The primary aim of this project is to provide fundamental information regarding the manner in which agglomerates of fine particles disperse in response to the application of hydrodynamic shear. A major emphasis of the research supported under this IFPRI grant involves investigation of the role of certain time-dependent (dynamic) phenomena in governing dispersion associated with non-steady shear flows or fluid wetting phenomena. In addition, we are interested in assessing the role of binders in governing dispersion behavior. We also developed predictive analytical models for the various modes and kinetics of the dispersion process Three principal experimental tools have been used throughout this work. One allows the observation of dispersion in steady simple-shear flows of controllable intensity. A second other enables the application of a time-varying shear stress with controlled frequency and amplitude. The third technique enables sensing of the micromechanical behavior of particle clusters and/or the forces associated with the deformation of liquid bridges between individual pairs of particles. This report details progress in five parallel and related thrust areas:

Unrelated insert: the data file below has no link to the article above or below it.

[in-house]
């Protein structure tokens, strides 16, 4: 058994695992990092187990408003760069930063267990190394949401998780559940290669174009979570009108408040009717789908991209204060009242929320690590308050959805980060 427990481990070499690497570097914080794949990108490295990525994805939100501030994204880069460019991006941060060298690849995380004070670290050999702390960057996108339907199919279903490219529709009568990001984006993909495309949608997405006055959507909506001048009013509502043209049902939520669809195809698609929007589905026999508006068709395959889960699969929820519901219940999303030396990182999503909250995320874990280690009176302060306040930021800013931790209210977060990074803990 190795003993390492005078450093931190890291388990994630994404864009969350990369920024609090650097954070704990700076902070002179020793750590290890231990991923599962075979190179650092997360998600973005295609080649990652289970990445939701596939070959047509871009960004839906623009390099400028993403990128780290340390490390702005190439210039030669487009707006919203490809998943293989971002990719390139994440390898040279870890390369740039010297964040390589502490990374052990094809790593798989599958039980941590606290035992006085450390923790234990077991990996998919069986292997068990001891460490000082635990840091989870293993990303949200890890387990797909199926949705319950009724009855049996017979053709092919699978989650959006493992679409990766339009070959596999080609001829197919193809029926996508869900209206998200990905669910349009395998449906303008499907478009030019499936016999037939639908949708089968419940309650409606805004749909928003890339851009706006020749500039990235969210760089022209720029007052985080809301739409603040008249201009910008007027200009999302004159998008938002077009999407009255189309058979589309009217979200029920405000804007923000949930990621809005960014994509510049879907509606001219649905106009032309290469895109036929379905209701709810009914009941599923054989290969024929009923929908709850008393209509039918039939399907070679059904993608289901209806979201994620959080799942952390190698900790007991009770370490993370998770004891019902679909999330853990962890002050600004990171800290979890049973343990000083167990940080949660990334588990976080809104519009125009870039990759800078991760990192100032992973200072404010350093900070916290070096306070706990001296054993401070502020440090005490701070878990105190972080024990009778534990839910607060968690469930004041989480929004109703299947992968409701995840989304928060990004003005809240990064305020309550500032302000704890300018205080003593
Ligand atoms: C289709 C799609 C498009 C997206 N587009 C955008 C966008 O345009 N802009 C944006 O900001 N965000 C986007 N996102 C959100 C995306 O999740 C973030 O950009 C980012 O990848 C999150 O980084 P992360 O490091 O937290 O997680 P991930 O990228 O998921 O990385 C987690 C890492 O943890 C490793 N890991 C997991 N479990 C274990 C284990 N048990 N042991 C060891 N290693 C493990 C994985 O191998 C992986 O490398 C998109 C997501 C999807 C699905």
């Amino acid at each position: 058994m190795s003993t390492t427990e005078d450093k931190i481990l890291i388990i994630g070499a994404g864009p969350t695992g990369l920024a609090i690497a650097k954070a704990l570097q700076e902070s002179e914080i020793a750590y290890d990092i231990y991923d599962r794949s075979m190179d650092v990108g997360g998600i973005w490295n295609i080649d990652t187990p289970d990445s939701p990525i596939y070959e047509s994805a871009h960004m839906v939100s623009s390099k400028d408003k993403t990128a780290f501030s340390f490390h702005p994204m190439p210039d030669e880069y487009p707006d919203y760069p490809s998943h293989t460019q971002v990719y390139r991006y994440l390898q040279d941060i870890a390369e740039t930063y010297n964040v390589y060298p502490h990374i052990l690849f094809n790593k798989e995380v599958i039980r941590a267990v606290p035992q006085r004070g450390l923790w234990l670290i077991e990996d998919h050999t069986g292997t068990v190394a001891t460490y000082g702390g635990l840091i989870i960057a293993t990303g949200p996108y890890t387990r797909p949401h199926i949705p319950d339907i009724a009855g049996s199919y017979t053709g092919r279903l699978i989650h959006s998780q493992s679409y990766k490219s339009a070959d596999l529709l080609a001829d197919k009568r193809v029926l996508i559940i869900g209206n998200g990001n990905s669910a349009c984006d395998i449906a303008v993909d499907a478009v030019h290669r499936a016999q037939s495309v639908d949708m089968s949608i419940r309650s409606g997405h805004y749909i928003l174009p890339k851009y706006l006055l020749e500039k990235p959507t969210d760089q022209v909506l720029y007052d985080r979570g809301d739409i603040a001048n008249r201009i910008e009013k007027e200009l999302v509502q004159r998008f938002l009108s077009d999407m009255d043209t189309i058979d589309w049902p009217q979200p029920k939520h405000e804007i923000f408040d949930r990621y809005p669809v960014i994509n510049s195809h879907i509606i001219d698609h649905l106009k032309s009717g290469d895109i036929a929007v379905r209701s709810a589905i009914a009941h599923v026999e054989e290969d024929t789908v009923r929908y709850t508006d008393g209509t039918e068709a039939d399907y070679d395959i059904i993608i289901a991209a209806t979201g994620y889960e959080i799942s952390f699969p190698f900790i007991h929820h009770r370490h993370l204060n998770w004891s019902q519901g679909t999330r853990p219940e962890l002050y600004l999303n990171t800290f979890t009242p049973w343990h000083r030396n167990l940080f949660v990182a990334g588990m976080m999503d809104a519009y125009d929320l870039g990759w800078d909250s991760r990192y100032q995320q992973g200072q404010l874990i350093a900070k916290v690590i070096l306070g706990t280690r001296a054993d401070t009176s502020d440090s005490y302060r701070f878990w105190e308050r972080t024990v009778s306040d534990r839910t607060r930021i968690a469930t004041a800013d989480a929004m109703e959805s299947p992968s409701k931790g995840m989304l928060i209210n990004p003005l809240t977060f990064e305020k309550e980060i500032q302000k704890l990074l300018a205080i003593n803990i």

(1) The relationships between agglomerate characteristics, flow conditions, and dispersion phenomena (mode and kinetics) for “dry” agglomerates. This topic includes the development and validation of a new model for predicting dispersion kinetics.
(2) The identification of a new mode of dispersion (adhesive failure) and an analysis of the conditions under which it occurs.
(3) The importance of flow dynamics (time-varying flows) on the dispersion process. This topic also includes the development of a mathematical analytical approach for analyzing the influence of flow dynamics on dispersion tendencies.
(4) Characterization and analysis of the micromechanics of particle clusters, including those with interstitial fluids and/or liquid bridges. This topic also leads to a modeling approach useful for the understanding and prediction of dispersion mode.
(5) Development of a detailed, fundamental model that provides precise information on the dispersion of clusters ranging in size down to the nanometer scale.